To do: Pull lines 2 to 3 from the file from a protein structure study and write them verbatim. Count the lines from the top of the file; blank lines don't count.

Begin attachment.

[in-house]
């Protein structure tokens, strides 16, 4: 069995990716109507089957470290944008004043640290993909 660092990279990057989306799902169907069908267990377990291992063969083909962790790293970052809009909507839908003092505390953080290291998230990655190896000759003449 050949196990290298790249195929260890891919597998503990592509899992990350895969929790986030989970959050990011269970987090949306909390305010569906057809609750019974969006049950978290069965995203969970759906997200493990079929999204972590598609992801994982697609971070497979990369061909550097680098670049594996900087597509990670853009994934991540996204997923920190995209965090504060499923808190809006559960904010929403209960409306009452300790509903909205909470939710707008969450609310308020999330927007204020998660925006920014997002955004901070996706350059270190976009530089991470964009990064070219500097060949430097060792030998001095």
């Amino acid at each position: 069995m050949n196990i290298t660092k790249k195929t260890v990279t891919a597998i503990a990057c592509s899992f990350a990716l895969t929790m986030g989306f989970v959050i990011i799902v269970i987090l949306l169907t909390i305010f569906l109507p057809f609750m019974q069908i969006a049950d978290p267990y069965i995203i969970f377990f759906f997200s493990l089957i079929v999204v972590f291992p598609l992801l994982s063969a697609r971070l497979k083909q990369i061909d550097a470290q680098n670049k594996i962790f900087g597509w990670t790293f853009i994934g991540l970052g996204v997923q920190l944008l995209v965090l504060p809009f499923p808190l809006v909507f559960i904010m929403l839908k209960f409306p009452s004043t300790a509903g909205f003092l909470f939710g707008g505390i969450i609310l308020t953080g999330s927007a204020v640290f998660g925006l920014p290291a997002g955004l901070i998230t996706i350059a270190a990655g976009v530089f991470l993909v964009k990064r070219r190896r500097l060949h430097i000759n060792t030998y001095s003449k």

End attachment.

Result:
């Protein structure tokens, strides 16, 4: 069995990716109507089957470290944008004043640290993909 660092990279990057989306799902169907069908267990377990291992063969083909962790790293970052809009909507839908003092505390953080290291998230990655190896000759003449 050949196990290298790249195929260890891919597998503990592509899992990350895969929790986030989970959050990011269970987090949306909390305010569906057809609750019974969006049950978290069965995203969970759906997200493990079929999204972590598609992801994982697609971070497979990369061909550097680098670049594996900087597509990670853009994934991540996204997923920190995209965090504060499923808190809006559960904010929403209960409306009452300790509903909205909470939710707008969450609310308020999330927007204020998660925006920014997002955004901070996706350059270190976009530089991470964009990064070219500097060949430097060792030998001095």
């Amino acid at each position: 069995m050949n196990i290298t660092k790249k195929t260890v990279t891919a597998i503990a990057c592509s899992f990350a990716l895969t929790m986030g989306f989970v959050i990011i799902v269970i987090l949306l169907t909390i305010f569906l109507p057809f609750m019974q069908i969006a049950d978290p267990y069965i995203i969970f377990f759906f997200s493990l089957i079929v999204v972590f291992p598609l992801l994982s063969a697609r971070l497979k083909q990369i061909d550097a470290q680098n670049k594996i962790f900087g597509w990670t790293f853009i994934g991540l970052g996204v997923q920190l944008l995209v965090l504060p809009f499923p808190l809006v909507f559960i904010m929403l839908k209960f409306p009452s004043t300790a509903g909205f003092l909470f939710g707008g505390i969450i609310l308020t953080g999330s927007a204020v640290f998660g925006l920014p290291a997002g955004l901070i998230t996706i350059a270190a990655g976009v530089f991470l993909v964009k990064r070219r190896r500097l060949h430097i000759n060792t030998y001095s003449k």